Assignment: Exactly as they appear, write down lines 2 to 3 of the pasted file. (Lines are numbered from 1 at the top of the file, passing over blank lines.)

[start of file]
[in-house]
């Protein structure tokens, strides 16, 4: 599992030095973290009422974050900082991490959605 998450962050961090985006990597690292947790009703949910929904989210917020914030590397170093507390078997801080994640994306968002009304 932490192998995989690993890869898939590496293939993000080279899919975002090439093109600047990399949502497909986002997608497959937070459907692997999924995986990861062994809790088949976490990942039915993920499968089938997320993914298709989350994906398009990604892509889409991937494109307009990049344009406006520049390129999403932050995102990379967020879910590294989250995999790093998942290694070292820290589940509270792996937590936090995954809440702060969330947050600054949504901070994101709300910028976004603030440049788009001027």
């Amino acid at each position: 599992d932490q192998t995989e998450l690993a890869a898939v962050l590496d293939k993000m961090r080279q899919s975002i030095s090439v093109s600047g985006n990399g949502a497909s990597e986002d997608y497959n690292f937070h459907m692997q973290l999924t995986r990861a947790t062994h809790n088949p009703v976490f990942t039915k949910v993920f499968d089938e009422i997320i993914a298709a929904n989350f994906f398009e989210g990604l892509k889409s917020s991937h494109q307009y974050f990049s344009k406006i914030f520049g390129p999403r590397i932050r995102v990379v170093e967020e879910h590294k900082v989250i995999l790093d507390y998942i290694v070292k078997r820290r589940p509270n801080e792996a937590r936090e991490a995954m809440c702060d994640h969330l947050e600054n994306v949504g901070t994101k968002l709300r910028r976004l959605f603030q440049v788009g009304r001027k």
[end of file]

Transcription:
């Protein structure tokens, strides 16, 4: 599992030095973290009422974050900082991490959605 998450962050961090985006990597690292947790009703949910929904989210917020914030590397170093507390078997801080994640994306968002009304 932490192998995989690993890869898939590496293939993000080279899919975002090439093109600047990399949502497909986002997608497959937070459907692997999924995986990861062994809790088949976490990942039915993920499968089938997320993914298709989350994906398009990604892509889409991937494109307009990049344009406006520049390129999403932050995102990379967020879910590294989250995999790093998942290694070292820290589940509270792996937590936090995954809440702060969330947050600054949504901070994101709300910028976004603030440049788009001027």
């Amino acid at each position: 599992d932490q192998t995989e998450l690993a890869a898939v962050l590496d293939k993000m961090r080279q899919s975002i030095s090439v093109s600047g985006n990399g949502a497909s990597e986002d997608y497959n690292f937070h459907m692997q973290l999924t995986r990861a947790t062994h809790n088949p009703v976490f990942t039915k949910v993920f499968d089938e009422i997320i993914a298709a929904n989350f994906f398009e989210g990604l892509k889409s917020s991937h494109q307009y974050f990049s344009k406006i914030f520049g390129p999403r590397i932050r995102v990379v170093e967020e879910h590294k900082v989250i995999l790093d507390y998942i290694v070292k078997r820290r589940p509270n801080e792996a937590r936090e991490a995954m809440c702060d994640h969330l947050e600054n994306v949504g901070t994101k968002l709300r910028r976004l959605f603030q440049v788009g009304r001027k």